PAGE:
Bethany O'Rear with the Alabama Cooperative Extension System joins us with ideas on fall planting for spring bulbs. The first step is to decide what plants you would like to grow.
One of the most common spring bulbs - the daffodil or narcissus. It adapts nicely to our warm, southern winters. Another favorite is the tulip - treat tulips as annuals and replant them every fall.
Our weather conditions are not favorable for tulips to become perennial. The winters are not cold enough, and the wet springs can lead to bulb rot. Hyacinths and crocus are a couple more options to consider. For the best selection, bulbs should be purchased in the fall. When buying bulbs, one of the most important steps is to check the firmness. Another point to consider is bulb size. Typically, the larger the bulb is, the larger the flower. After you have made your selections, they must remain cool until planting. Store them at around 50-65 degrees Fahrenheit.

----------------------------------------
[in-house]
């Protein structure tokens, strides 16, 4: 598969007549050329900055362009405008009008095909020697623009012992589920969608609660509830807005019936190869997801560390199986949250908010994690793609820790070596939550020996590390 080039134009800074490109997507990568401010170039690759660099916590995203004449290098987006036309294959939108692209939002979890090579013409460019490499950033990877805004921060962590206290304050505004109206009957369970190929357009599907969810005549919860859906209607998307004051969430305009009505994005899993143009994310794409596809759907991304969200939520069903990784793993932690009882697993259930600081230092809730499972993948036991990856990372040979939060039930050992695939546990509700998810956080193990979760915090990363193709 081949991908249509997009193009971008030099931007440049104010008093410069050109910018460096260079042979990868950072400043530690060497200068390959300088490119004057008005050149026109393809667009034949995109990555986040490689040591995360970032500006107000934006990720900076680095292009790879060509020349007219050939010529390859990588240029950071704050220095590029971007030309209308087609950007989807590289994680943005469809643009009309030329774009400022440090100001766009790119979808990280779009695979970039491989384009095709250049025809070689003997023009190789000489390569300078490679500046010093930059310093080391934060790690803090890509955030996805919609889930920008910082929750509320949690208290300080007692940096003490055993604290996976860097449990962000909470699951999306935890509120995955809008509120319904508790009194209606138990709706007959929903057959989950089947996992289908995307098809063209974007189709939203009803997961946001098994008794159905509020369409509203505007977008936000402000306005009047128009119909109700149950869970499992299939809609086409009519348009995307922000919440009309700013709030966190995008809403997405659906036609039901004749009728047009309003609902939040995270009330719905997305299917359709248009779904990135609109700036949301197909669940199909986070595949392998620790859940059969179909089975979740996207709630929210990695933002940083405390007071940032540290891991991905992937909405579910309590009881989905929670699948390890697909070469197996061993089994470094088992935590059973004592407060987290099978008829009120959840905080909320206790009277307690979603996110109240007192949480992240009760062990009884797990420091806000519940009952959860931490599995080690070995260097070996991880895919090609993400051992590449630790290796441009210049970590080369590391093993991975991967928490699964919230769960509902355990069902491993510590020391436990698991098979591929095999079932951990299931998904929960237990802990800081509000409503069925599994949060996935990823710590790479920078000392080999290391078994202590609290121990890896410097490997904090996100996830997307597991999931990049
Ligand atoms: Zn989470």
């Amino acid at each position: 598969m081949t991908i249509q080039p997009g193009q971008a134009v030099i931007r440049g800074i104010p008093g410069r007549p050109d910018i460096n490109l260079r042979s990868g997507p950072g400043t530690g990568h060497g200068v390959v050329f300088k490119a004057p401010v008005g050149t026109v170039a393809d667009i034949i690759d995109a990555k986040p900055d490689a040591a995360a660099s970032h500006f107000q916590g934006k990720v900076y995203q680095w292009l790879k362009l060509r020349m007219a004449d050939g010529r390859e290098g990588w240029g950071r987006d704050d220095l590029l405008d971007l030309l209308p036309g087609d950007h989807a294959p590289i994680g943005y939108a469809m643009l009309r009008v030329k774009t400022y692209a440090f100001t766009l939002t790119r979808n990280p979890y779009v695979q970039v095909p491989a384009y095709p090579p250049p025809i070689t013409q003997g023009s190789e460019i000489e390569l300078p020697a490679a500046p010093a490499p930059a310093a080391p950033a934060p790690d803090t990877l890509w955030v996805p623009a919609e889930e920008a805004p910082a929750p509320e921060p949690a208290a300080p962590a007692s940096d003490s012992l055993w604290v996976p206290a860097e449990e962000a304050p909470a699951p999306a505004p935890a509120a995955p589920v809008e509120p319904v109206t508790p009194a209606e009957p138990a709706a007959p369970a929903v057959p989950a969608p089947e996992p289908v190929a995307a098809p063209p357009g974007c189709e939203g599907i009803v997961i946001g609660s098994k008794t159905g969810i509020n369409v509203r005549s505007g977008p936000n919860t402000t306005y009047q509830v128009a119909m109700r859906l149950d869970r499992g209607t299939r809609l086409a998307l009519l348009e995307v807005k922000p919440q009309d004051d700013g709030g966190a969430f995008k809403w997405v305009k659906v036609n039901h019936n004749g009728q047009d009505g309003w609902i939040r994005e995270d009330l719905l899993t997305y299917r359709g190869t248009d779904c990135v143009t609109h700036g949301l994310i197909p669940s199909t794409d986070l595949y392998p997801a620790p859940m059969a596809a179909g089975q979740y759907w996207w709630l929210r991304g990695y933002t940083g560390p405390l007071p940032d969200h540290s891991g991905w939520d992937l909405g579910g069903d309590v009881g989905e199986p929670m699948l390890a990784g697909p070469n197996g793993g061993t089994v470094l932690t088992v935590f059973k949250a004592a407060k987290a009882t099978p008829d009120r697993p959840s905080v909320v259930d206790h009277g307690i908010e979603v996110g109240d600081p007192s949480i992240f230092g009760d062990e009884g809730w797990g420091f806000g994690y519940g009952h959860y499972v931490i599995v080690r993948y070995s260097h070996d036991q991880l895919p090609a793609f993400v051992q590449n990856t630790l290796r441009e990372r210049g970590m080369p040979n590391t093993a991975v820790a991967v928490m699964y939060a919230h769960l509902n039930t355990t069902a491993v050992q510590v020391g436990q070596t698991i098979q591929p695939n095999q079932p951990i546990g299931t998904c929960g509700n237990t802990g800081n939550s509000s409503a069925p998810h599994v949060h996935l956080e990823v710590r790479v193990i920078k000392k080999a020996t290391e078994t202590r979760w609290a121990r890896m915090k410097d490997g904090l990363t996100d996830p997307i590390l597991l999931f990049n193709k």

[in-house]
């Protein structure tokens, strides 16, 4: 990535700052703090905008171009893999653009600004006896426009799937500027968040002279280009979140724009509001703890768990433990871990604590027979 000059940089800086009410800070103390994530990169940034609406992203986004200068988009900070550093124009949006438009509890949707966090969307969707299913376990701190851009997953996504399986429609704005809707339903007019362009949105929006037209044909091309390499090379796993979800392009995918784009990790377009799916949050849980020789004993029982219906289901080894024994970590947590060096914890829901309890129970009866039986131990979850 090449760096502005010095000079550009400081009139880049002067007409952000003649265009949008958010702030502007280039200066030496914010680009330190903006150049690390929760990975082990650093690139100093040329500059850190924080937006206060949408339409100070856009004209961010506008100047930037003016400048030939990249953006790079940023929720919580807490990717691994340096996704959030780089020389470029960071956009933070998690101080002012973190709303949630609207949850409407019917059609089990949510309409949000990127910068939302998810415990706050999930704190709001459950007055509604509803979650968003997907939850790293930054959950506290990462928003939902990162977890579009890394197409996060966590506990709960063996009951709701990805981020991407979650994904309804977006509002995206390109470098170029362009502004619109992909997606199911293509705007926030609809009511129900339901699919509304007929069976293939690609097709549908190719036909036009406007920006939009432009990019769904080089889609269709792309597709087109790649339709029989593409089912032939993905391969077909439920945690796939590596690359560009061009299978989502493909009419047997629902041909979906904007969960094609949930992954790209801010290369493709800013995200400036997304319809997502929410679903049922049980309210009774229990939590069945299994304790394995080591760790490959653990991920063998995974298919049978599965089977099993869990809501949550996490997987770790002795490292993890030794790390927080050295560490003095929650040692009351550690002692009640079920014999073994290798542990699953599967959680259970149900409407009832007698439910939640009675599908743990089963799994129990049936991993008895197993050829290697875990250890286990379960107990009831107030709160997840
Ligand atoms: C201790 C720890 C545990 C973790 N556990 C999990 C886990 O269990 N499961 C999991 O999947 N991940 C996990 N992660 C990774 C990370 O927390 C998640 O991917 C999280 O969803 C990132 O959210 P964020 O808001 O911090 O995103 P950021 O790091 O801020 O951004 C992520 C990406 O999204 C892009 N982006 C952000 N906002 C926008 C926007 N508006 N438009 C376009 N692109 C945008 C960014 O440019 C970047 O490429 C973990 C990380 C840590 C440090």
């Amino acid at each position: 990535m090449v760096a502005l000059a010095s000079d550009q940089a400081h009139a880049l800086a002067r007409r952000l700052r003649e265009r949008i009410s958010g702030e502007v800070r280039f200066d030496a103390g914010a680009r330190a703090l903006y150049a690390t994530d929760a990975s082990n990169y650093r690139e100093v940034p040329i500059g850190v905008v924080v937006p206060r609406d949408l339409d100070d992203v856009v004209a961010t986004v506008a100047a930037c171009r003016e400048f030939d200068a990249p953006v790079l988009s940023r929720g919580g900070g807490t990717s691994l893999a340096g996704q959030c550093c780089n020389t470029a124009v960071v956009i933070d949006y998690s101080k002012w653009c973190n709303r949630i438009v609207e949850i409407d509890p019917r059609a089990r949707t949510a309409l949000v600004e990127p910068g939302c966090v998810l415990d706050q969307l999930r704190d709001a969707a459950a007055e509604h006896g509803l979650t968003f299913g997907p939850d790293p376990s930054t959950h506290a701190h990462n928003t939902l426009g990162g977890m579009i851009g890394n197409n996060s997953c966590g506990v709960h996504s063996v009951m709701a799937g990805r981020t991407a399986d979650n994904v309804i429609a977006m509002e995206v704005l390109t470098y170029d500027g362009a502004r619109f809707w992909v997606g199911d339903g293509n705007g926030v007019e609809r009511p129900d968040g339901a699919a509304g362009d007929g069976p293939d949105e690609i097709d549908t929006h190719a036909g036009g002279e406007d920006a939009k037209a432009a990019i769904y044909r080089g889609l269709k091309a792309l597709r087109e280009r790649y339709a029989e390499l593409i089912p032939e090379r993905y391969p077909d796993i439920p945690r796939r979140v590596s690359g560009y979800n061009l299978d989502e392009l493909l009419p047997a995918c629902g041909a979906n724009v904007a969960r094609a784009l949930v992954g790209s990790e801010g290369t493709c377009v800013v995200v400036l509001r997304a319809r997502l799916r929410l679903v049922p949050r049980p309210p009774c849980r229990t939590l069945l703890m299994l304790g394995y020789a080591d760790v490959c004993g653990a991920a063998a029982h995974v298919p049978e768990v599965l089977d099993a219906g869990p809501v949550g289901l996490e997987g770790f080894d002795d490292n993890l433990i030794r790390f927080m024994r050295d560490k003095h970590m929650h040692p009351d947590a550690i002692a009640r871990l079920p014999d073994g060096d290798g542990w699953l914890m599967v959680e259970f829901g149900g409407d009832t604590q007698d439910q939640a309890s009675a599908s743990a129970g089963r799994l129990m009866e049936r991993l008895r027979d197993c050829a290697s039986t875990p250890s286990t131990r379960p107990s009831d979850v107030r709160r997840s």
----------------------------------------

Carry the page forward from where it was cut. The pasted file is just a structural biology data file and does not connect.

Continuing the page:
The best time to plant is late October to late December for the majority of Alabama.
As you prepare to plant, there are several things to remember. Good drainage is a must for spring flowering bulbs. You may need to incorporate organic matter if you have a heavy clay soil. If you have a well-drained sandy soil, you still may need to add organic material to increase the soil's ability to hold nutrients and water. A soil test is best but, bulbs can be grown successfully for the first season using a slow-release complete fertilizer. This should be mixed into the rooting area at time of planting. Plant small bulbs - those around one inch in height - about 4 to 5 inches deep and space them 1 to 2 inches apart. Large bulbs - those 2 inches in height and greater - should be spaced 3 to 6 inches apart and planted 6 to 8 inches deep. Once planting is completed, cover the bed with 2 to 3 inches of mulch. Mulch insulates the soil, aids in maintaining even soil moisture, and prevents mud from spattering the flowers. If you have a dry fall, you should water the planting area appropriately.